When can police dogs sniff at the door?
The idea that your home is your castle lies at the heart of the Fourth Amendment’s protection against unreasonable searches. So what if the police bring a dog to sniff for evidence at the castle door?
Two cases from Florida, to be argued Wednesday, ask the U.S. Supreme Court to decide when the police need a search warrant to use drug-sniffing dogs at a house, and how much legal authority a dog’s alert gives police to search a car.
The front-door case comes from Dade County, where police received a Crime Stoppers tip that occupants of a house were growing marijuana. After watching the house for about 15 minutes, police and federal agents sent for Franky, a drug-sniffing dog.
A police handler walked the dog up to the front door, where Franky alerted the officer by sitting down after sniffing at the base of the door. After using that result to get a search warrant, police entered the house and found marijuana plants growing.
But a judge threw the evidence out, ruling that “the use of a drug detector dog at the defendant’s house door constituted an unreasonable and illegal search.” In other words, the court said, the police should have gotten their search warrant before they sent for Franky.
The Supreme Court has upheld the authority of police, acting without a warrant, to use dogs at airports for sniffing the outside of luggage suspected of carrying contraband or to sniff the outside of cars at roadside checkpoints.
But the court has also said that police, without a warrant, could not stand on the street and aim a thermal imaging device at a house to see if marijuana was being grown inside with heat lamps. Such an intrusion, it held, would reveal the private activities of a homeowner, including such intimate details as “at what hour each night the lady of the house takes her daily sauna and bath.”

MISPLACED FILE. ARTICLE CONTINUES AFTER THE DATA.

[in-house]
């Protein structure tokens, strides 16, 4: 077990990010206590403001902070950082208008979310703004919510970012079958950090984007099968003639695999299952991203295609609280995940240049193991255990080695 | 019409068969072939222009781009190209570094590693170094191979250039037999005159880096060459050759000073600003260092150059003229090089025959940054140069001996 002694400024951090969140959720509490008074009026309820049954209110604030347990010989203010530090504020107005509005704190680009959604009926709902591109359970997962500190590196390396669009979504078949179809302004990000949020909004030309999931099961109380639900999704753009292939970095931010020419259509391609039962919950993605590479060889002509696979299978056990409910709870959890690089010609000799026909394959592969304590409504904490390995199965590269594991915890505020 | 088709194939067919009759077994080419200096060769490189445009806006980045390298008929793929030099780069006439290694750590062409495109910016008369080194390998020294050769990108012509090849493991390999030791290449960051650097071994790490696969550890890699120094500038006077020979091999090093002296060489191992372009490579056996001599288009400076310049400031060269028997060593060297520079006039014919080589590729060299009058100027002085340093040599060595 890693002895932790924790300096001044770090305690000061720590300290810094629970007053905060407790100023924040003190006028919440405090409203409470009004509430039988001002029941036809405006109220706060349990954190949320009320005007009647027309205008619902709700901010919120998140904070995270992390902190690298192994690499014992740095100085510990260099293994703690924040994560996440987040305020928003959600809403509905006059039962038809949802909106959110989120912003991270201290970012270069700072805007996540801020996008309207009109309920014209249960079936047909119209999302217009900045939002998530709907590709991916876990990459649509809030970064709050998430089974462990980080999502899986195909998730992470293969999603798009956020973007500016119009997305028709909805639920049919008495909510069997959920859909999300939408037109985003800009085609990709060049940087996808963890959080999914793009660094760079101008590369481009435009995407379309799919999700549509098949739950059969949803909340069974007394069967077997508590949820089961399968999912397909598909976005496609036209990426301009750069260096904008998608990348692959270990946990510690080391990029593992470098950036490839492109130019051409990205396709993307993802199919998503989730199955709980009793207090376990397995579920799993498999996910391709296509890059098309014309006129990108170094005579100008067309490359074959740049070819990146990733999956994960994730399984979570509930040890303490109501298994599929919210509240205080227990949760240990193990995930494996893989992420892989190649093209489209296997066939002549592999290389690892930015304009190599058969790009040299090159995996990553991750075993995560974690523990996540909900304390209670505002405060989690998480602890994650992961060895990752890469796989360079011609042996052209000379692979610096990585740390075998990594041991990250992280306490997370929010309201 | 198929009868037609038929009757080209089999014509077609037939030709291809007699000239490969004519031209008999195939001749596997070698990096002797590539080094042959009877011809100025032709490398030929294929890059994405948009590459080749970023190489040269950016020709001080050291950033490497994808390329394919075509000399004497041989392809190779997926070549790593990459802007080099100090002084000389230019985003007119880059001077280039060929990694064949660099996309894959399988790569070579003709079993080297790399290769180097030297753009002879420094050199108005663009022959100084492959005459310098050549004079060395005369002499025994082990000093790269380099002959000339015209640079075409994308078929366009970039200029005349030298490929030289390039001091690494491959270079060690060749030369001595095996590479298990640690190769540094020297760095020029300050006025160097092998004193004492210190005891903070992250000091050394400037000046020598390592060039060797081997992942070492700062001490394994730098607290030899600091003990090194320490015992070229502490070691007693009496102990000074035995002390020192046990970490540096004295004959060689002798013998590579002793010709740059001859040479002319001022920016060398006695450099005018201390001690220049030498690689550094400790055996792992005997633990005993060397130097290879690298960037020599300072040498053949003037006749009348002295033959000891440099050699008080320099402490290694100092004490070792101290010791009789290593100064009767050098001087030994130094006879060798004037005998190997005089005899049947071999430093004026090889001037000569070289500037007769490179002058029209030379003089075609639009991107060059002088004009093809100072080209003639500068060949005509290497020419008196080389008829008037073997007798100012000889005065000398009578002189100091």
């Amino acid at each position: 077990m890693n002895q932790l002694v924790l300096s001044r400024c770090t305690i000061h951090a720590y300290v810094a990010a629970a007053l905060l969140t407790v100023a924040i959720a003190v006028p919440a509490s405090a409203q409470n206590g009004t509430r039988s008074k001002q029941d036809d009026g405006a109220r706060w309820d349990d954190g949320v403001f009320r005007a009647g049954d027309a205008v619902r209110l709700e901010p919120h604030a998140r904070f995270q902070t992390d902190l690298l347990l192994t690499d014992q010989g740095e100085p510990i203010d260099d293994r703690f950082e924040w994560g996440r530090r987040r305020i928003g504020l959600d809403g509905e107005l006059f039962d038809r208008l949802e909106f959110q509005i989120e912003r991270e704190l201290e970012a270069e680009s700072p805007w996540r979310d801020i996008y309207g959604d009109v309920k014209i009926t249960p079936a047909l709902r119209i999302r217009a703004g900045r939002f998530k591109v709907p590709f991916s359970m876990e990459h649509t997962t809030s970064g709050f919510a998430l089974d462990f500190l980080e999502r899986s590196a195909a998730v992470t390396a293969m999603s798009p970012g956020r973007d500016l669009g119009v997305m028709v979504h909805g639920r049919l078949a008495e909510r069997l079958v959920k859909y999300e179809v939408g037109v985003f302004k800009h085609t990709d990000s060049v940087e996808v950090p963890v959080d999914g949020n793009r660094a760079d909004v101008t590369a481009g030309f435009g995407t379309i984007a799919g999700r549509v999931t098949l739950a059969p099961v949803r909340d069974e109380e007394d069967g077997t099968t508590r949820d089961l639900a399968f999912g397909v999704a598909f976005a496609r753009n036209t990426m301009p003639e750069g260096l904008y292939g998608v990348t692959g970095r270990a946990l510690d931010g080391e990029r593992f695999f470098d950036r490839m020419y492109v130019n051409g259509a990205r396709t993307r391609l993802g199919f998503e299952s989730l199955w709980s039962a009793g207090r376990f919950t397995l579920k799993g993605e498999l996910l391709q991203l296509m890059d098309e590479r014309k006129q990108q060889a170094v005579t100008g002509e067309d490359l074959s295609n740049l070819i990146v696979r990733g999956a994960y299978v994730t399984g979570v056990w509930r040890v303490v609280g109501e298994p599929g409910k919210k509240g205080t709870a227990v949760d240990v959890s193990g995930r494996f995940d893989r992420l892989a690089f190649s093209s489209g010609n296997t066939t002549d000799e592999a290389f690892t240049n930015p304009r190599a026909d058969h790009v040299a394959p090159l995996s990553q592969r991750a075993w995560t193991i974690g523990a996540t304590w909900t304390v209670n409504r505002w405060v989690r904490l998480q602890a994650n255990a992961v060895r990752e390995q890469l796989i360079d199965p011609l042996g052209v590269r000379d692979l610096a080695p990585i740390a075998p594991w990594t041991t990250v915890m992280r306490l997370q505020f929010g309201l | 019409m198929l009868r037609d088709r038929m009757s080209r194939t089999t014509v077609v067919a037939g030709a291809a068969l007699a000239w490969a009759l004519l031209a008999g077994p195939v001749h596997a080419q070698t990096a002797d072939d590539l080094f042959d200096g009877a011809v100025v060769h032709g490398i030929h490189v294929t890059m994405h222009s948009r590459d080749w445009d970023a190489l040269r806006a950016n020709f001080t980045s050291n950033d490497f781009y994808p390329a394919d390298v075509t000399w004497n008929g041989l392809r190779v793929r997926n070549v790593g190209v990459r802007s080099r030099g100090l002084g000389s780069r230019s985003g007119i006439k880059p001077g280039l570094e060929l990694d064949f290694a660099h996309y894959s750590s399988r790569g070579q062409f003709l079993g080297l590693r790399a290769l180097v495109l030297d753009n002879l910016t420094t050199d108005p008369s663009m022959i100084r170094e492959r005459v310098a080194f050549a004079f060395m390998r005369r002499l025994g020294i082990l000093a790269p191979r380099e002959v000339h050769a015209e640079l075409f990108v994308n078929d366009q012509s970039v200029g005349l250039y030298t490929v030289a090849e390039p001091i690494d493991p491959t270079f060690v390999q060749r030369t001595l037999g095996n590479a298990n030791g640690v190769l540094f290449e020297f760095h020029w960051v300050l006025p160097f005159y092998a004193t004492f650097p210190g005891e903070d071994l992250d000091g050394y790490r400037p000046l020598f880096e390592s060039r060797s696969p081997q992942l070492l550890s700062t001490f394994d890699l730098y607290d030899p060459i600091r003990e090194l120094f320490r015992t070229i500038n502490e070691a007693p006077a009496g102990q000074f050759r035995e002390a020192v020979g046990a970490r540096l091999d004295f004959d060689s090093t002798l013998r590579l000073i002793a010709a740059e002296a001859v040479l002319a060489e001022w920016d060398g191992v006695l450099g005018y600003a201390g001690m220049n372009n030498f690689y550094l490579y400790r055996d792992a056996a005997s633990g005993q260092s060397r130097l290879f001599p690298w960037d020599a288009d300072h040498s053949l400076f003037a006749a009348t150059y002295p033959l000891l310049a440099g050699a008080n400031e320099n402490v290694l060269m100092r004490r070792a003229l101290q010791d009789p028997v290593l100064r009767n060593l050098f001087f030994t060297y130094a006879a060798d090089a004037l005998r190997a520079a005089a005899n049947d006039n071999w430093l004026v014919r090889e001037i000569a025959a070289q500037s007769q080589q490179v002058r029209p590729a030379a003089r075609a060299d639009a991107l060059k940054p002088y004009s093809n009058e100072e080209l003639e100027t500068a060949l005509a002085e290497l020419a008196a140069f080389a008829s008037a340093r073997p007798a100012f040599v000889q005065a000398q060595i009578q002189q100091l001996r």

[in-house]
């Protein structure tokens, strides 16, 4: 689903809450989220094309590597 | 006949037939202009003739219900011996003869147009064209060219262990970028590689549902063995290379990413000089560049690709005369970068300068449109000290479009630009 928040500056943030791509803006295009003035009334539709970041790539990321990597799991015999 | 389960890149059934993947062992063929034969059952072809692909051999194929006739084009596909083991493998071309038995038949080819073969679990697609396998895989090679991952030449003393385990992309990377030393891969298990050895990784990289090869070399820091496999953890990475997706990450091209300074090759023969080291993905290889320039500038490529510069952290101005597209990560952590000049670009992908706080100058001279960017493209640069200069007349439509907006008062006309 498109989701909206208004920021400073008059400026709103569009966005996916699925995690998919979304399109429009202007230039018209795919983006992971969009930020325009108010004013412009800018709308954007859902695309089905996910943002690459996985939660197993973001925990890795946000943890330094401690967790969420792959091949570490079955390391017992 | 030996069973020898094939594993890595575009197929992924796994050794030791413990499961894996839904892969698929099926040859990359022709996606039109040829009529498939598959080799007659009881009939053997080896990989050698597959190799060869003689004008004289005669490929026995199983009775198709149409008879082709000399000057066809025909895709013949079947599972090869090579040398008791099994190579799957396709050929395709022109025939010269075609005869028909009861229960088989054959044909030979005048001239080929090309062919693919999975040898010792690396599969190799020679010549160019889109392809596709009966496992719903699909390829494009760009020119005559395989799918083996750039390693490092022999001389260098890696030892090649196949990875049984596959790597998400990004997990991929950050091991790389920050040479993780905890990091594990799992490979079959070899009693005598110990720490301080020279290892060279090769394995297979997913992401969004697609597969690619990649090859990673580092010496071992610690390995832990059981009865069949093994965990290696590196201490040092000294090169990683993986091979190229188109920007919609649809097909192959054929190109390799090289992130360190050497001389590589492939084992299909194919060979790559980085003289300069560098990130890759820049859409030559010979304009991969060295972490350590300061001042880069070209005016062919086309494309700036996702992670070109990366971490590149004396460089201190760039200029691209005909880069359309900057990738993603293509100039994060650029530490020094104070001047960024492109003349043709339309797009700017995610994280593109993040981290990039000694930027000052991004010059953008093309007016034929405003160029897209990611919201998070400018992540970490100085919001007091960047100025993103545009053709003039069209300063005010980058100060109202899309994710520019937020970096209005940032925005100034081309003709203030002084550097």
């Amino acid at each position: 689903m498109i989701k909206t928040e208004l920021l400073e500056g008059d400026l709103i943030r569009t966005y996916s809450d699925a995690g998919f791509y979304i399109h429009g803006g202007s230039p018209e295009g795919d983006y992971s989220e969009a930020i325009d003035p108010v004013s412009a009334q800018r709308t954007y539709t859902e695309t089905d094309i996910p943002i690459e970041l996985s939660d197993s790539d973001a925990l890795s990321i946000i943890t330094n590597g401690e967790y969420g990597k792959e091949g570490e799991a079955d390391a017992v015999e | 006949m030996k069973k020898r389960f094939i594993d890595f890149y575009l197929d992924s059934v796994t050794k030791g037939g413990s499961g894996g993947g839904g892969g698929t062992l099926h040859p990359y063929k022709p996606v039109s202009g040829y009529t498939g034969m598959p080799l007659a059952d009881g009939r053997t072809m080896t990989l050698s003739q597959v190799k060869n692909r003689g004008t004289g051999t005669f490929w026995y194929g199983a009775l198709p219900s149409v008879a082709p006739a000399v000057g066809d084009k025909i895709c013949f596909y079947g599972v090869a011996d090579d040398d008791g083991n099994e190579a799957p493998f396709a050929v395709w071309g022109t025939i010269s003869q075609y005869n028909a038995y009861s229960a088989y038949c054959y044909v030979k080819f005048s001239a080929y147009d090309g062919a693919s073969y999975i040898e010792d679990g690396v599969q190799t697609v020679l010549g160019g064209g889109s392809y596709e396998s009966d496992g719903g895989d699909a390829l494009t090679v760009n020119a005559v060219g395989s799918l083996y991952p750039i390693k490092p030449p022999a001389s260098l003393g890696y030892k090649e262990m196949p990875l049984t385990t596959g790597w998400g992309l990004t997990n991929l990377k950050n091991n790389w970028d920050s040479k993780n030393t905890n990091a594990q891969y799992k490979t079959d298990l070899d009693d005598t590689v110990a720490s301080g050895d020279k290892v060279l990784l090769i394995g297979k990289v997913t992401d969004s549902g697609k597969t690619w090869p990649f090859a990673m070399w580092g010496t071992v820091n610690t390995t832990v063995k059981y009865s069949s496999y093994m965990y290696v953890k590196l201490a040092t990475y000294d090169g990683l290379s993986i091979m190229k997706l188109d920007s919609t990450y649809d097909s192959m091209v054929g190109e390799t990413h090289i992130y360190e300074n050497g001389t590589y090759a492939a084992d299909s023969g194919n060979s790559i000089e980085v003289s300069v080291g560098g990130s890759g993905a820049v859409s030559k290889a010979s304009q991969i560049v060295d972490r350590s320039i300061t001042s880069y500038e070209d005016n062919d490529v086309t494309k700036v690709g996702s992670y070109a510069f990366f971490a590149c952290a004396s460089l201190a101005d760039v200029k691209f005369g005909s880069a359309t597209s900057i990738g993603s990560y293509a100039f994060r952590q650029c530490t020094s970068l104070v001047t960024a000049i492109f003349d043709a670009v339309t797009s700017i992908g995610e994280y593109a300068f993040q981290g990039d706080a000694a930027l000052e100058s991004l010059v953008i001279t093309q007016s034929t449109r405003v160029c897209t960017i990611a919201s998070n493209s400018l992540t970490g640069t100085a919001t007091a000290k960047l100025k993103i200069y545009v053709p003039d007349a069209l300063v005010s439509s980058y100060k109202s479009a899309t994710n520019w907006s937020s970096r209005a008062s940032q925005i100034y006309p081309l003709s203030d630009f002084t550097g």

The state of Florida argues that there’s no violation of privacy in a dog’s sniff at the door because drug dogs alert police only to the presence of illegal substances, something in which a homeowner has no privacy interest.
But the state’s supreme court rejected that argument, finding that the Fourth Amendment’s protections are at their highest at a house. It found the dog sniff to be “a substantial government intrusion into the sanctity of the home.”
The National Association of Criminal Defense Lawyers urges the Supreme Court to affirm that ruling. “Allowing suspicionless dog sniffs of houses would permit indiscriminate sweeps of residential neighborhoods, a practice that some law enforcement officials have already begun to employ,” the group says in a legal brief filed in the case.
In the second case, a Seminole County deputy sheriff pulled over a pickup truck because it had an expired license. When he noticed that the driver was shaking and breathing rapidly, exhibiting behavior consistent with drug abuse, he asked for permission to search the truck.
The driver said no, so the deputy brought out Aldo, a drug-sniffing dog, from his patrol car to sniff around the truck. Aldo alerted on the driver’s door handle. Considering that to be sufficient cause to search the car, the deputy found chemicals commonly used to make methamphetamines. The driver then admitted he bought them for that purpose.
The Florida Supreme Court threw out that evidence, too, concluding that there’s no sure way to know exactly what caused the dog to alert. “There is no uniform standard in this state or nationwide for an acceptable level of training, testing, or certification for drug-detection dogs,” it said.
The Obama administration is urging the court to rule for the deputy and Aldo. After all, the Justice Department argues, what a policeman sees, hears, and smells can often establish the legal justification for a search without a warrant.
Dogs, the government says, do it better. “An alert by a dog trained to identify certain odors provides an even stronger basis for probable cause to search a location for the odor’s source,” the Justice Department says in its brief supporting the state.